Qualcomm and Iridium have announced the end of their partnership regarding Snapdragon Satellite. This decision will officially end the project, effective December 3rd, due to setbacks in generating any business. The satellite firm, Iridium, wrote in a press release that despite technical success, smartphone manufacturers have not included the technology in their devices. Snapdragon Satellite was meant to work with Iridum’s satellite constellation.
Samsung announced that their 2024 Galaxy phones will offer satellite connectivity, but what impact this development could have is still unclear. The end of the Qualcomm-Iridium partnership leads us to expect Android companies to lean towards standards-based solutions to create an alternative satellite-to-phone platform.
Iridium CEO Matt Desch spoke about the industry’s direction towards increased satellite connectivity in consumer devices and expressed disappointment over the immediate lack of success but remains hopeful for the future. Both Apple and MNOs and device manufacturers plan to offer expanded coverage and new satellite-based features, making it clear that increased satellite connectivity is the way forward.
As Qualcomm noted, they expect to continue collaborating with Iridium, focusing on standards-based solutions. In addition, they plan to discontinue efforts on the proprietary solution introduced earlier in the year due to these current circumstances leading to a preference towards standards-based solutions. This shift could pave the way for companies to collaborate and develop technology to allow Android handsets to offer emergency satellite connectivity. Offering an entirely new platform, this could introduce marked improvements to satellite connectivity in emergency situations.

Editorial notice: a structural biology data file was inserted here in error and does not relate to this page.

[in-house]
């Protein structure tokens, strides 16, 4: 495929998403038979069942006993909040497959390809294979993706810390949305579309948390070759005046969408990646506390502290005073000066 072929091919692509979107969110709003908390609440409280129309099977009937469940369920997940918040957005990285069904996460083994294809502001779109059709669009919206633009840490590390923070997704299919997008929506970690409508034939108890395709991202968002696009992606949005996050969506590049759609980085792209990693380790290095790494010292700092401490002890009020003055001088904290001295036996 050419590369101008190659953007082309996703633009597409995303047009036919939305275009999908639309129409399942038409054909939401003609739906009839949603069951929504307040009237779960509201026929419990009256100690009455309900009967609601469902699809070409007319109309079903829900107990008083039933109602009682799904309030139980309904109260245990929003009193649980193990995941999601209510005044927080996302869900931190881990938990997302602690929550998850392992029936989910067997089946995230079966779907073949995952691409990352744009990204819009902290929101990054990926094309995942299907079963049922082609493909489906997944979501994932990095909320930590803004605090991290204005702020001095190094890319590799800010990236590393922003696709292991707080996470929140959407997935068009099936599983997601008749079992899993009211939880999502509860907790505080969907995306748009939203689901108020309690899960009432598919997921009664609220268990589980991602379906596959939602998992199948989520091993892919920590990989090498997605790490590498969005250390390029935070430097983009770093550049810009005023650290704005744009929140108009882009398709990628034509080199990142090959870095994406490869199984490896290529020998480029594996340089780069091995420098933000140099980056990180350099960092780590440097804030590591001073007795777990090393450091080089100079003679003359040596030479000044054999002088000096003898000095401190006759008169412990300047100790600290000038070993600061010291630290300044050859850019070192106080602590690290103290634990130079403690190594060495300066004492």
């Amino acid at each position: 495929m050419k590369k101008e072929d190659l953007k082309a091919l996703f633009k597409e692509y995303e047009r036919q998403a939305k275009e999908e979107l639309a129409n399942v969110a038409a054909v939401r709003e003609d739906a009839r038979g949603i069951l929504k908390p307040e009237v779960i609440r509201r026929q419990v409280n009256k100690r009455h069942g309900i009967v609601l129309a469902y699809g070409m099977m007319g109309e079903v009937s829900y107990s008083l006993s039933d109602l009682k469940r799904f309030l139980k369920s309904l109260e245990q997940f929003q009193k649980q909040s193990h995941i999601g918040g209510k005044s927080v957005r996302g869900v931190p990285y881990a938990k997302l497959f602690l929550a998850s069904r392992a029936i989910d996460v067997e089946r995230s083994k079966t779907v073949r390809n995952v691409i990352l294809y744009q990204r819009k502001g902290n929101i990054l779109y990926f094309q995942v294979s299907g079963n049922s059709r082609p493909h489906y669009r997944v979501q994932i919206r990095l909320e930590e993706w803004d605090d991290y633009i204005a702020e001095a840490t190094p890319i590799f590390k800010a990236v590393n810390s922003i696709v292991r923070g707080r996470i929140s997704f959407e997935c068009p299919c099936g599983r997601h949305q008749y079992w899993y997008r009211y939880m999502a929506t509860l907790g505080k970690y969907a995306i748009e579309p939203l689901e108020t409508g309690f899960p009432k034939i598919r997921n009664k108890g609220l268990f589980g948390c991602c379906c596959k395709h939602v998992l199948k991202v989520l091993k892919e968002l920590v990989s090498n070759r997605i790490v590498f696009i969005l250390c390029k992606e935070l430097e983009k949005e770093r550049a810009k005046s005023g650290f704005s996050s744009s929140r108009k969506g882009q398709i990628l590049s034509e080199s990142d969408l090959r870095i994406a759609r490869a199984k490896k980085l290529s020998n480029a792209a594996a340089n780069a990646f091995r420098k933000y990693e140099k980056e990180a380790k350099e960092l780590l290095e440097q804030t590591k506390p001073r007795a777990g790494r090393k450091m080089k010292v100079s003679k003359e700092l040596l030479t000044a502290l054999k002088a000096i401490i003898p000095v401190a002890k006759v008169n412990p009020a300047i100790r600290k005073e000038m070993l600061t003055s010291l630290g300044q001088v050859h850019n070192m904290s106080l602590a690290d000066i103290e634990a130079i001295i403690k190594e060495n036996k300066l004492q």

Last year, it was Huawei that became the first phone manufacturer to offer satellite connectivity for emergencies, which included the new Mate 60 line allowing users to make satellite calls using the flagship phones. Comparatively, Apple’s technology for emergency satellite communications remains limited to text-based communications.